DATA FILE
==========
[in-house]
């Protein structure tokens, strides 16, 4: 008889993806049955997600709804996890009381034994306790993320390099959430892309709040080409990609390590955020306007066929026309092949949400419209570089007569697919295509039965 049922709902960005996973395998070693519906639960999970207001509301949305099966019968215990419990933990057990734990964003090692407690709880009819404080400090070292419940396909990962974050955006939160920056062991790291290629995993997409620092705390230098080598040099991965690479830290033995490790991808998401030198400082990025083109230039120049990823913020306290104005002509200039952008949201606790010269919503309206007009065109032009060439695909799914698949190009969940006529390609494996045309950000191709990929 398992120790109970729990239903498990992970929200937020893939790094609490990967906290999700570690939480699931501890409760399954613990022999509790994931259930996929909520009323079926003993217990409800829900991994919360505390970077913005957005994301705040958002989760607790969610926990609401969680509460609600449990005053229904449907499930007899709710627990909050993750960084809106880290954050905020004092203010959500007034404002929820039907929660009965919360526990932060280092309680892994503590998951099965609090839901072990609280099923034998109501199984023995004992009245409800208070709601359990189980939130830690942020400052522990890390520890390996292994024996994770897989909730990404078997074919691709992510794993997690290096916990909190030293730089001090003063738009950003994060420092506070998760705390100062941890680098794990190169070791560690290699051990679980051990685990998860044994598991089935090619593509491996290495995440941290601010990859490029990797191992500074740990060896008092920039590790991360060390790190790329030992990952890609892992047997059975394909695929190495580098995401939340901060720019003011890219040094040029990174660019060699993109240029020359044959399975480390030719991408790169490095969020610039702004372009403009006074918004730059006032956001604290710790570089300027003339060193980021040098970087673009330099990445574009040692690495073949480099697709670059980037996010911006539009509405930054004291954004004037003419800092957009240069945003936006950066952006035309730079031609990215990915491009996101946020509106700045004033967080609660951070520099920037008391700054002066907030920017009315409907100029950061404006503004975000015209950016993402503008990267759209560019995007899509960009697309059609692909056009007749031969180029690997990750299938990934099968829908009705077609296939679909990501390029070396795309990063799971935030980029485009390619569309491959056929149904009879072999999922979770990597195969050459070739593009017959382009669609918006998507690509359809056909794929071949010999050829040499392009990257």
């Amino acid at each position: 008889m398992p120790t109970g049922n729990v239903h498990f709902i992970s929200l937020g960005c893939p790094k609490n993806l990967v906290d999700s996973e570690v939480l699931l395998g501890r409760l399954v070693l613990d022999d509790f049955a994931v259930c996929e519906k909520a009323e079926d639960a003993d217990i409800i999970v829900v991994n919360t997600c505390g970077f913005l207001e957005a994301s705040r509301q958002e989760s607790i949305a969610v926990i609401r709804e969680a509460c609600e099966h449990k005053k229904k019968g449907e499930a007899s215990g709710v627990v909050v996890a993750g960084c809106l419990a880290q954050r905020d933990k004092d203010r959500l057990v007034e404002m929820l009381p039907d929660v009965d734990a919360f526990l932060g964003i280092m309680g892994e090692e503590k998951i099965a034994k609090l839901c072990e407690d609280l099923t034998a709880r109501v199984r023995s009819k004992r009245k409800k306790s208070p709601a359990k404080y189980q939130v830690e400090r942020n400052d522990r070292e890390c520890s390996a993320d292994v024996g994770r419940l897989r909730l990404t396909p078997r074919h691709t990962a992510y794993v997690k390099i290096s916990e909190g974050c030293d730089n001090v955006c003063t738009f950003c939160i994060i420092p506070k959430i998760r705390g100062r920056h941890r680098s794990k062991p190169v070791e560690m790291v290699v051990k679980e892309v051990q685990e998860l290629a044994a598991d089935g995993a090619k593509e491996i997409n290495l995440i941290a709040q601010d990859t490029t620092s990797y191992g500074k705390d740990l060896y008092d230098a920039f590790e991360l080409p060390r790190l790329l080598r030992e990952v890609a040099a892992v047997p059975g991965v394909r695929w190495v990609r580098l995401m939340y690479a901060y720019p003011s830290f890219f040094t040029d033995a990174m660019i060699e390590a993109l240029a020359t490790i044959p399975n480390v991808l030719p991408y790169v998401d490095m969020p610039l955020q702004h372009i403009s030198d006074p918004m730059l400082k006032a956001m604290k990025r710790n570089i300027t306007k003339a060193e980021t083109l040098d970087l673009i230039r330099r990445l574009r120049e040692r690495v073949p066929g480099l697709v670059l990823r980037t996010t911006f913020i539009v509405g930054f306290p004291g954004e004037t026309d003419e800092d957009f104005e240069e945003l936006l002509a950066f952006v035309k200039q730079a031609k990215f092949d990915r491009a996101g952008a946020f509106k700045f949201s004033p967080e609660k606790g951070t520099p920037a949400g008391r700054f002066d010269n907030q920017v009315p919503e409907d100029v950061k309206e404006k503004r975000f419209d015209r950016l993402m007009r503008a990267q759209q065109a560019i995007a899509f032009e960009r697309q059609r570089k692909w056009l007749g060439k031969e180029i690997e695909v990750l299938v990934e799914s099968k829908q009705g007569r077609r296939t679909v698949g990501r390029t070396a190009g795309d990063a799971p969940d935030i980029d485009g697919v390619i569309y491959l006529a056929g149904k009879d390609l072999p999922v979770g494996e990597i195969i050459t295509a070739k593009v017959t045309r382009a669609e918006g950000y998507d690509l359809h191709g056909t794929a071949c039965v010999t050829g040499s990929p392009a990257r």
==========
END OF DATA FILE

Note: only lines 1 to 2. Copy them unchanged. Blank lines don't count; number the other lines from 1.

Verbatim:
[in-house]
């Protein structure tokens, strides 16, 4: 008889993806049955997600709804996890009381034994306790993320390099959430892309709040080409990609390590955020306007066929026309092949949400419209570089007569697919295509039965 049922709902960005996973395998070693519906639960999970207001509301949305099966019968215990419990933990057990734990964003090692407690709880009819404080400090070292419940396909990962974050955006939160920056062991790291290629995993997409620092705390230098080598040099991965690479830290033995490790991808998401030198400082990025083109230039120049990823913020306290104005002509200039952008949201606790010269919503309206007009065109032009060439695909799914698949190009969940006529390609494996045309950000191709990929 398992120790109970729990239903498990992970929200937020893939790094609490990967906290999700570690939480699931501890409760399954613990022999509790994931259930996929909520009323079926003993217990409800829900991994919360505390970077913005957005994301705040958002989760607790969610926990609401969680509460609600449990005053229904449907499930007899709710627990909050993750960084809106880290954050905020004092203010959500007034404002929820039907929660009965919360526990932060280092309680892994503590998951099965609090839901072990609280099923034998109501199984023995004992009245409800208070709601359990189980939130830690942020400052522990890390520890390996292994024996994770897989909730990404078997074919691709992510794993997690290096916990909190030293730089001090003063738009950003994060420092506070998760705390100062941890680098794990190169070791560690290699051990679980051990685990998860044994598991089935090619593509491996290495995440941290601010990859490029990797191992500074740990060896008092920039590790991360060390790190790329030992990952890609892992047997059975394909695929190495580098995401939340901060720019003011890219040094040029990174660019060699993109240029020359044959399975480390030719991408790169490095969020610039702004372009403009006074918004730059006032956001604290710790570089300027003339060193980021040098970087673009330099990445574009040692690495073949480099697709670059980037996010911006539009509405930054004291954004004037003419800092957009240069945003936006950066952006035309730079031609990215990915491009996101946020509106700045004033967080609660951070520099920037008391700054002066907030920017009315409907100029950061404006503004975000015209950016993402503008990267759209560019995007899509960009697309059609692909056009007749031969180029690997990750299938990934099968829908009705077609296939679909990501390029070396795309990063799971935030980029485009390619569309491959056929149904009879072999999922979770990597195969050459070739593009017959382009669609918006998507690509359809056909794929071949010999050829040499392009990257």